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Serving Burleith, Foxhall, Georgetown, Georgetown Reservoir & Glover Park

Wednesday, October 22, 2014

Vol. XXIV, No. 13

The GeorGeTown CurrenT INS








Churches join effort to feed needy


■ Homeless: Program to

serve weekend meals expands By KAT LUCERO Current Staff Writer

A group of churches in Georgetown is providing free dinners for homeless people on weekend nights, helping to ensure that those in need are fed throughout the entire week. “We’re trying to provide a niche

in Georgetown for people who need a meal,” said Mike Conway, a parishioner at Holy Trinity Church. Last year Conway spearheaded his congregation’s efforts to establish a Saturday dinner program after working with the lunch service at Grace Episcopal and seeing that there weren’t enough city organizations offering evening weekend meals to meet demand. Conway recruited several neighborhood churches — Mount Zion

United Methodist, Georgetown Presbyterian, St. John’s Episcopal, Jerusalem Baptist and Dumbarton United Methodist — to help out with the “Georgetown Saturday Supper,” which started last November. The weekly event takes place at Mount Zion, a more central location than Holy Trinity. This fall, the program expanded to offer a Sunday evening dinner as well. Georgetown Presbyterian startSee Homeless/Page 52

Young Georgetowner aims to name alley By KAT LUCERO Current Staff Writer

Brian Kapur/The Current

Stoddert Elementary’s Fall Festival on Saturday featured a variety of food vendors, face painting, spin art, a beanbag toss, pumpkin painting and other events.

Strange odors, darting vermin, unkempt trash bins and shady activities often give public alleys an unappealing reputation. A quiet rear corridor in the Georgetown Historic District, however, defies this negative perception. The T-shaped, red-brick alley sits behind the 3200 block of Volta Place, where it abuts the stone-covered, cottage-inspired Georgetown Lutheran Church on Wisconsin Avenue. The alley has a secluded atmosphere, due to having only one point of egress, from the south. And soon, this alley may adopt a more formal identity. That’s thanks to 12-year-old Raya Kenney, who inspired a D.C. Council bill to name the corridor behind her house, which has served as a play area for neighborhood children. Two weeks ago Ward 2 Council member Jack Evans See Alley/Page 52

Brian Kapur/The Current

Raya Kenney, 12, hopes to name an alley in Georgetown after original owner Hazel B. Cashell. The D.C. Council will hold a hearing next week.

Residents asked to recall heyday of local cinemas

Candidates’ experience takes center stage with AG debate


■ Politics: Five lawyers vying

Current Staff Writer

About two years ago, the D.C. Independent Film Festival hosted a discussion about movie theaters of the city’s past. After experts talked about various landmark D.C. cinema buildings — many of them now extinct — the conversation got a lot more personal. Audience members shared nostalgic anecdotes about their own movie-going experiences, like congregating at theaters on Friday nights during high school, or sneaking in through the back with friends. “Out of the discussion, it was clear that going to the movies only had a certain amount to do with the film [itself],” said Deirdre Evans-Pritchard, executive director of the local film festival. “This felt exciting, and it was quite a surprise to some of the people on the panel.”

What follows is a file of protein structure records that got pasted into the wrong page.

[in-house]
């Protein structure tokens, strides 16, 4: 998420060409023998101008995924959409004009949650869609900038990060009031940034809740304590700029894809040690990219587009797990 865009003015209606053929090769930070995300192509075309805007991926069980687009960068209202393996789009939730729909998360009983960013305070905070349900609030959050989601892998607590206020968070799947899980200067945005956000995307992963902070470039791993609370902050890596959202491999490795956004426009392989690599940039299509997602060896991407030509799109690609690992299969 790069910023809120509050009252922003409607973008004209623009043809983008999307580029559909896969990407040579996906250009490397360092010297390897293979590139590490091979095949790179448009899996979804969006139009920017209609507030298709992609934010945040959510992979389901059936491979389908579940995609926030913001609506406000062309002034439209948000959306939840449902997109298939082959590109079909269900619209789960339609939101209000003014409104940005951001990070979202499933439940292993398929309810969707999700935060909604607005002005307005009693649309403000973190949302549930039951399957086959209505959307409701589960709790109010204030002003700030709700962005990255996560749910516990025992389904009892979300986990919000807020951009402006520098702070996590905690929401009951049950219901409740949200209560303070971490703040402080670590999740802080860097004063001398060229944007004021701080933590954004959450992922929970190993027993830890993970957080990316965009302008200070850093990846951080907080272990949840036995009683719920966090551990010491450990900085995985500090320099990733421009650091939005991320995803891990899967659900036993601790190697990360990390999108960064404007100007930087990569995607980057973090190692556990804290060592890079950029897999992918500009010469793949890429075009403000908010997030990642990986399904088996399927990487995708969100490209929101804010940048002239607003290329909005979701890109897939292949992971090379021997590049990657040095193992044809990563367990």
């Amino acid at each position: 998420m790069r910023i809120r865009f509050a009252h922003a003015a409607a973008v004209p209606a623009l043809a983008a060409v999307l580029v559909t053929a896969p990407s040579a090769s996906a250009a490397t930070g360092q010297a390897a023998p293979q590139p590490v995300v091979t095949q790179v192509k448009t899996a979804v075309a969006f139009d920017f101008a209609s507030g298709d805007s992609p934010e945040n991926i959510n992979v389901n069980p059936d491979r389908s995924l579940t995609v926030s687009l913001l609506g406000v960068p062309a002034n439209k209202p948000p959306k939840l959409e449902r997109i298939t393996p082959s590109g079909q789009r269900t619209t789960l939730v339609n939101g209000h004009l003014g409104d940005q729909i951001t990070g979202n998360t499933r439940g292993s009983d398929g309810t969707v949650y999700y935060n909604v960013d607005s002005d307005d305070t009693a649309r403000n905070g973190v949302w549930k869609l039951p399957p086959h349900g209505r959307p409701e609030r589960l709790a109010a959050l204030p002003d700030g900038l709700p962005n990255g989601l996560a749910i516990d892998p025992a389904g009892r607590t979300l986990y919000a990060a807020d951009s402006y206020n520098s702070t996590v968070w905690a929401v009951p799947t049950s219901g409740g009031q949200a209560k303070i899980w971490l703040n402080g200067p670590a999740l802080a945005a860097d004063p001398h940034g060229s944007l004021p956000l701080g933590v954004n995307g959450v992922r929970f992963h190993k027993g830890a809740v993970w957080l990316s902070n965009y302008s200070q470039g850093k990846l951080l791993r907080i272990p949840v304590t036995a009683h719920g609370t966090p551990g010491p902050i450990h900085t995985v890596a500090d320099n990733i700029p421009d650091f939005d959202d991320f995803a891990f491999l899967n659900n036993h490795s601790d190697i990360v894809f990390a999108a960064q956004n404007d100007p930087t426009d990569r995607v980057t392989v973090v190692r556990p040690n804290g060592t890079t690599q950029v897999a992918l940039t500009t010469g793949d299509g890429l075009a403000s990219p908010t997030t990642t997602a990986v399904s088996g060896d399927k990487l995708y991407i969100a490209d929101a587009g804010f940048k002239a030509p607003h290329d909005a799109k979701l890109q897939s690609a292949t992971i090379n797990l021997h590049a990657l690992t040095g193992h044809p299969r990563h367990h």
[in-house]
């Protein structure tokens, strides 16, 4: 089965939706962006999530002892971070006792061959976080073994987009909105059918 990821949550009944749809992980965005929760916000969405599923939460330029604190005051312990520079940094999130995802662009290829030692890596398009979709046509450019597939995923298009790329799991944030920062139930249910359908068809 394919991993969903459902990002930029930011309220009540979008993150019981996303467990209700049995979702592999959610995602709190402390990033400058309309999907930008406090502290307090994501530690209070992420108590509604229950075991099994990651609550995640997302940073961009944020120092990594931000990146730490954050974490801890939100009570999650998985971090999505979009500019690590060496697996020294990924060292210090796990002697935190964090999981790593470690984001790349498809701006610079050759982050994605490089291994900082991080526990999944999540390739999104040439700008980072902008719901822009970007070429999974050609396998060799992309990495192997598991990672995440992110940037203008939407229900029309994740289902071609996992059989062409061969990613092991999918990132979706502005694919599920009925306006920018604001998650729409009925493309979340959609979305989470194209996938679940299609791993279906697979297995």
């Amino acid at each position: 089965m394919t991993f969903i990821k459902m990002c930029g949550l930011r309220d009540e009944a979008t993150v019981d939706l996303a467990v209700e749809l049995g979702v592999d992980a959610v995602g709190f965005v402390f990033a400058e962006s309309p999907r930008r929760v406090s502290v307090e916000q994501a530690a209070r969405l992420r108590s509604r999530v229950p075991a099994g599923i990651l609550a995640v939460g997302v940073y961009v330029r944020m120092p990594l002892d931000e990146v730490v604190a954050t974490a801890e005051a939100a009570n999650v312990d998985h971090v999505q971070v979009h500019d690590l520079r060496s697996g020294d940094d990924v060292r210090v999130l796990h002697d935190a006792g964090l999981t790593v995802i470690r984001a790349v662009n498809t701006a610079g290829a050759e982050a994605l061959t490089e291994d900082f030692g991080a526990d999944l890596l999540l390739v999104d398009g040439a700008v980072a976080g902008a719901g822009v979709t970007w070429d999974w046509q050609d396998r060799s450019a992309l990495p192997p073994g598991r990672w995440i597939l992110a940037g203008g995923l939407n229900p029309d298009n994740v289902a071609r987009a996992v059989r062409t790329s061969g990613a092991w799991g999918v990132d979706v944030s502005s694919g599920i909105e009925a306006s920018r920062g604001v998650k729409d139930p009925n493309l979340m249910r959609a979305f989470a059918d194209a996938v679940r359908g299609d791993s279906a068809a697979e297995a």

for attorney general position By GRAHAM VYSE Brian Kapur/The Current

The CVS at 4859 MacArthur Blvd. was once the MacArthur Theatre, notable for hosting the 1979 premiere of “Star Trek: The Motion Picture.”

From that, a new project emerged — a quest to collect an oral history of D.C.’s movie-going past at neighborhood theaters. The initiative kicks off next week in the Palisades, focusing on the old MacArthur Theatre. “People had written a fair bit about the history of the See Theaters/Page 1


Design panel seeks changes to gym plan at Washington Latin — Page3

Girls soccer team at St. John’s hopes for WCAC title run — Page 11

Current Staff Writer

The five candidates running to be D.C.’s first elected attorney general debated at the Woman’s National Democratic Club last Wednesday, sparring primarily over which of their legal backgrounds is best suited to the office. Since the candidates broadly agree on the issues the next attorney general should prioritize — fighting

corruption, reforming juvenile justice and enforcing consumer protections, among others — contrasting personal narratives became the focus of the discussion between Lorie Masters, Karl Racine, Edward “Smitty” Smith, Lateefah Williams and Paul Zukerberg. Masters and Racine are the two candidates most associated with experience in the corporate sector, having worked, respectively, at the firms Perkins Coie and Venable. That corporate background may well be an asset in the race, but it also created an opening for a popuSee Forum/Page 52



Agency offers plan to reduce speeding on Arkansas Avenue — Page 5

Calendar/14 Classifieds/61 District Digest/2 Exhibits/15 In Your Neighborhood/10 Opinion/8

Police Report/6 Real Estate/49 School Dispatches/54 Service Directory/59 Sports/11 Voters Guide/Pullout

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